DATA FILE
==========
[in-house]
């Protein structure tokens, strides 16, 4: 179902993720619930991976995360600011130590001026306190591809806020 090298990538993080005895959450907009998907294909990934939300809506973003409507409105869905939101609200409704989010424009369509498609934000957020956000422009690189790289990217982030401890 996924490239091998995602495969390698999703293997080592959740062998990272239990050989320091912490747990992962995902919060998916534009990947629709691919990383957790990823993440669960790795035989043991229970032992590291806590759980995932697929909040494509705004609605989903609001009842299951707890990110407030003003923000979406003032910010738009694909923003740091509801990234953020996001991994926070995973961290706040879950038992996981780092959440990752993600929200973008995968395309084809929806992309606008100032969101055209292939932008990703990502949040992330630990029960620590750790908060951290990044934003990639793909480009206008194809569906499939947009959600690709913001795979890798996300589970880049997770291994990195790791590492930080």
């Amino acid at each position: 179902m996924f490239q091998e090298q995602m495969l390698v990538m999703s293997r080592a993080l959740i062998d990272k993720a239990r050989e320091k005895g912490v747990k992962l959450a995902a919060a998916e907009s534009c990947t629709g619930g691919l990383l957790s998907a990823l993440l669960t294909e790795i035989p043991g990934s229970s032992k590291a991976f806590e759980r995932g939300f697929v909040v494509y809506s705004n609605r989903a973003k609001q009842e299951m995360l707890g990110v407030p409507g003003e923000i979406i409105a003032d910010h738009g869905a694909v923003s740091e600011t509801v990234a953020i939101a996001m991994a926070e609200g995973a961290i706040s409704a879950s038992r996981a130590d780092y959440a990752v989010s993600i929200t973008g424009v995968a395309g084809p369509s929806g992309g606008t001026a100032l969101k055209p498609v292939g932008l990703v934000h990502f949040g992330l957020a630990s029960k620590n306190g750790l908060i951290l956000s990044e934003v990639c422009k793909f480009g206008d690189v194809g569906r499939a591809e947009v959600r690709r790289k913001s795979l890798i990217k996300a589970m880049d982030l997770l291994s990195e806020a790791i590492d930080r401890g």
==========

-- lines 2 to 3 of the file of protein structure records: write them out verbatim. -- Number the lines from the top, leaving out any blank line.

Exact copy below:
């Protein structure tokens, strides 16, 4: 179902993720619930991976995360600011130590001026306190591809806020 090298990538993080005895959450907009998907294909990934939300809506973003409507409105869905939101609200409704989010424009369509498609934000957020956000422009690189790289990217982030401890 996924490239091998995602495969390698999703293997080592959740062998990272239990050989320091912490747990992962995902919060998916534009990947629709691919990383957790990823993440669960790795035989043991229970032992590291806590759980995932697929909040494509705004609605989903609001009842299951707890990110407030003003923000979406003032910010738009694909923003740091509801990234953020996001991994926070995973961290706040879950038992996981780092959440990752993600929200973008995968395309084809929806992309606008100032969101055209292939932008990703990502949040992330630990029960620590750790908060951290990044934003990639793909480009206008194809569906499939947009959600690709913001795979890798996300589970880049997770291994990195790791590492930080």
């Amino acid at each position: 179902m996924f490239q091998e090298q995602m495969l390698v990538m999703s293997r080592a993080l959740i062998d990272k993720a239990r050989e320091k005895g912490v747990k992962l959450a995902a919060a998916e907009s534009c990947t629709g619930g691919l990383l957790s998907a990823l993440l669960t294909e790795i035989p043991g990934s229970s032992k590291a991976f806590e759980r995932g939300f697929v909040v494509y809506s705004n609605r989903a973003k609001q009842e299951m995360l707890g990110v407030p409507g003003e923000i979406i409105a003032d910010h738009g869905a694909v923003s740091e600011t509801v990234a953020i939101a996001m991994a926070e609200g995973a961290i706040s409704a879950s038992r996981a130590d780092y959440a990752v989010s993600i929200t973008g424009v995968a395309g084809p369509s929806g992309g606008t001026a100032l969101k055209p498609v292939g932008l990703v934000h990502f949040g992330l957020a630990s029960k620590n306190g750790l908060i951290l956000s990044e934003v990639c422009k793909f480009g206008d690189v194809g569906r499939a591809e947009v959600r690709r790289k913001s795979l890798i990217k996300a589970m880049d982030l997770l291994s990195e806020a790791i590492d930080r401890g």